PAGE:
Some say Jack’s peak creative peak was 1967 but my own bias leads me towards 1968 (for a convincing argument against my opinion please read David Fox’s brilliantly argued “1968: the year Marvel sold out” http://zak-site.com/Great-American-Novel/1968.html . 1968 was not the best (I freely admit) in terms of imagination or the propagation of new characters and ideas but simply in the presentation of his art. Maybe it was the introduction of larger panels that year. One might say of Kirby—“go large or go home”. The larger the panel the more powerful Kirby’s work seemed to be.
Young Adult author, Holly Black recently tweeted that she was surprised at how much she enjoyed the Avengers movie released this past Spring. Honestly, I think many if not most female Young Adult authors would benefit from a crash course in Lee-Kirby story-telling with a particular focus on Jack’s depictions of sheer physical power. In general, it’s something that falls outside the purview of female experience and therefore I feel women writers can greatly benefit from exposure to Kirby’s work.
Stan and Jack certainly left a creative impression on my own writing. I have a tendency towards hyperbole (in a positive sense) and some of that I can attribute to Stan’s influence. By the way, if you want to learn how to create a “virtual” community? Stan’s the man! Back in the 60s’s while DC’s letters pages were simply addressed: “To the Editor” Marvel’s letters were addressed to Stan and Jack or Stan and Steve (Ditko) or Stan and Gene (Colan) etc… For those in the know, Julius Schwartz held that post over at rival DC Comics in the 60s but for many preteens he was a nameless entity and therefore DC lacked the sense of intimacy that Stan’s approach was able to generate.
Marvel called their creative team the “Bullpen”. God! How I wanted to make a pilgrimage to New York and see “the Bullpen”, the creative offices where Stan, Jack and the gang would be pumping out reams of new issues full of adventures featuring my favorite heroes. I pictured “Jolly” Jack in one office, “Smilin” Stan frantically moving about ,”Jazzy” Johnny Romita in another office , “Gentleman” Gene Colan in another, etcetera. But in fact, the Bullpen was mostly figurative, as many of the creative cast worked out of home-based studios, including Jack Kirby. After some years the Bullpen did manage to accrue more in-house artists but at the time it was more an idea than anything tangible.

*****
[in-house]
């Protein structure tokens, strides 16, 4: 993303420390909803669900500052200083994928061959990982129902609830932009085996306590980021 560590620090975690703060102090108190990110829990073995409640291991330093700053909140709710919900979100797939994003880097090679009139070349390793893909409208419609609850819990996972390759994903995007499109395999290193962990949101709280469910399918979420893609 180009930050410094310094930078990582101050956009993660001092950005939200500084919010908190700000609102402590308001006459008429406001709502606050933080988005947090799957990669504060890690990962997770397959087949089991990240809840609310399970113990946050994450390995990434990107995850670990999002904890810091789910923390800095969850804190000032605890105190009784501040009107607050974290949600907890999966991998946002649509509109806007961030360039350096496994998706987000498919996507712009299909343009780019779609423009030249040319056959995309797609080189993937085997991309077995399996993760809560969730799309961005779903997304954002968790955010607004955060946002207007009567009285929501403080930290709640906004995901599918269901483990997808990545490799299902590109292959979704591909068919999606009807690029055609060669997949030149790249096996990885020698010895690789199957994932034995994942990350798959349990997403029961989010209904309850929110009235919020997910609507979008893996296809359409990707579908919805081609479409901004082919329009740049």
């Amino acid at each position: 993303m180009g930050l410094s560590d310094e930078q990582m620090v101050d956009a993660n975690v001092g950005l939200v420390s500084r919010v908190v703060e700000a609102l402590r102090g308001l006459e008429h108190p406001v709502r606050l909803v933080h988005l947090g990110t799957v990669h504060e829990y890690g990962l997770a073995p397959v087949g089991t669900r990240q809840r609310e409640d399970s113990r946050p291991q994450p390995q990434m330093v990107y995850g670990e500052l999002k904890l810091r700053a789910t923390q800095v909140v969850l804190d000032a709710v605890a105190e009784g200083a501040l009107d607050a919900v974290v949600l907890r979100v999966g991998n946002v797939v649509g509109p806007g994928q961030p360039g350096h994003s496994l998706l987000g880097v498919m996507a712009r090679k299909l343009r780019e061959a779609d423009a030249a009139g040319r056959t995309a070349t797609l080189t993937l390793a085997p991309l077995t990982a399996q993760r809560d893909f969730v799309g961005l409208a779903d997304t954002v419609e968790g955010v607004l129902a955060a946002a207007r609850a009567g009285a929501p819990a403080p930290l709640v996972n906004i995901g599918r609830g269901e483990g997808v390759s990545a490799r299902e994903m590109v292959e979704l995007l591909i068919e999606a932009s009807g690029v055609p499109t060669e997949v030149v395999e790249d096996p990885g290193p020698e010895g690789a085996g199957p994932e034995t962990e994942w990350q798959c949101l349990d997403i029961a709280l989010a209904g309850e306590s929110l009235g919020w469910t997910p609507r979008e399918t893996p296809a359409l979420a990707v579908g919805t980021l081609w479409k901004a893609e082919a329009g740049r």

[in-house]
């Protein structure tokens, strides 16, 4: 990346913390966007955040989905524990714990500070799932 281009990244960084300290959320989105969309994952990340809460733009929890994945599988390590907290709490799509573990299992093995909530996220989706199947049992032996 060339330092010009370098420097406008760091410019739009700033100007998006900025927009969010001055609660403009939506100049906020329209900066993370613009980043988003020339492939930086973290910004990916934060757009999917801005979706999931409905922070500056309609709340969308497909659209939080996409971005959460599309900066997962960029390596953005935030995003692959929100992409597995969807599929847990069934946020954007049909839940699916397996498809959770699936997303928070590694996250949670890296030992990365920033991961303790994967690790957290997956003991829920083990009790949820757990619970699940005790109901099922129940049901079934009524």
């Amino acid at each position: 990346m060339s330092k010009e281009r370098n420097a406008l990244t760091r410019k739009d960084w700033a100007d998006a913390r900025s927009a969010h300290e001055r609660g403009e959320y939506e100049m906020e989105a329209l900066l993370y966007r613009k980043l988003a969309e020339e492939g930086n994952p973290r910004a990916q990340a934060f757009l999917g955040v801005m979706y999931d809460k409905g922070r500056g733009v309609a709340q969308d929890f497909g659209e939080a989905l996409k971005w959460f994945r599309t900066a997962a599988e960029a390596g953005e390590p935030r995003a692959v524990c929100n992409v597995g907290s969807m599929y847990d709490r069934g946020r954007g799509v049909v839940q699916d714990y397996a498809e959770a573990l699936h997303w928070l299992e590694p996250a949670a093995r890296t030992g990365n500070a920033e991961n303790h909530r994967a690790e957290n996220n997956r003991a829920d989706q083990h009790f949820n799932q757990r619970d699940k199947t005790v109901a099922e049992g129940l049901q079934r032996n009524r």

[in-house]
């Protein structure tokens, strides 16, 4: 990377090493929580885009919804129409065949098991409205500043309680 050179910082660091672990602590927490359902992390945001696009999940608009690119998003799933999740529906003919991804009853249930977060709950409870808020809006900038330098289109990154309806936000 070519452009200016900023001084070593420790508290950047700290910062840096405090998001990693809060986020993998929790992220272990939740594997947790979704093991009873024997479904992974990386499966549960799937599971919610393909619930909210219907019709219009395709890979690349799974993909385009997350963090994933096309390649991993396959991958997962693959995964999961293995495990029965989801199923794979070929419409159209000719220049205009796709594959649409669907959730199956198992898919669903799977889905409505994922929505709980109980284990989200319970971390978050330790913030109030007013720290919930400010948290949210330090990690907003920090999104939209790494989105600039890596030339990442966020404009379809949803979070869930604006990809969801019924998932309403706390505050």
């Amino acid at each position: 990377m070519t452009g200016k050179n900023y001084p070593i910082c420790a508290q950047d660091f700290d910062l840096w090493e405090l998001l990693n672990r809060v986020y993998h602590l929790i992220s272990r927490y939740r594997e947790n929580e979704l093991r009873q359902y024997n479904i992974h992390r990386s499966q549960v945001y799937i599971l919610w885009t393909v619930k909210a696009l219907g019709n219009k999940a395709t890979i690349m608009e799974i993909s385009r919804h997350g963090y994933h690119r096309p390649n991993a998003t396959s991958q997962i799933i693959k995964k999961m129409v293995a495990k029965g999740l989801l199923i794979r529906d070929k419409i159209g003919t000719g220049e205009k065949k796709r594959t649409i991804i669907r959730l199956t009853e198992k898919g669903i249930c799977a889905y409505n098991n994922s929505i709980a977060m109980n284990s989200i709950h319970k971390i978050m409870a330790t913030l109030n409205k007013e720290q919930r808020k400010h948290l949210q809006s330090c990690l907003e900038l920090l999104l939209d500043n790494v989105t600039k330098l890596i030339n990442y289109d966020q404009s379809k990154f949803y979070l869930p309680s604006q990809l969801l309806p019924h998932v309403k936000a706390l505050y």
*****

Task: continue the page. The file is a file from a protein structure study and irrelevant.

My understanding of physical power comes courtesy of Jack Kirby. It makes its way into my writing. Jack passed away in February 1994 and I’m ashamed to admit I was oblivious to the event and only learned of his death some years after the fact. Recently, I happened upon a Youtube video featuring an interview he conducted with my fellow Canadian, Rick Green, on his now defunct Prisoners of Gravity television program. This show was a real gem aimed specifically at the nerd/geek community of which I am a proud card holding member.
The interview provides us with some real insight to Kirby “the man”. I’d like to leave off with a Kirby snippet from this interview:
Commander Rick (Green): What kind of influence have your wife and four kids been to you?
Jack Kirby: Oh, they’ve been a tremendous influence. They’ve shown me that I know true love. And knowing true love I think is one of the greatest feelings in the world. And it’s something that absorbed my entire being and absorbing all of love I find that I live a wonderful life. You can’t have a wonderful life without love. And in loving my own family my life is even more wonderful. I love my children, I love my relatives, I love my audience. These are true feelings. I’ll never deny them. I suppose I love everybody.
Wow! No wonder I’m such a fan and happily count Jack Kirby as one of my own heroes. So thanks to Stan and Jack and the other members of Marvel’s fantastic Bullpen for making my childhood better than it might otherwise have been; for instilling in myself a love for great storytelling and providing me with the basic tools necessary to make it all happen.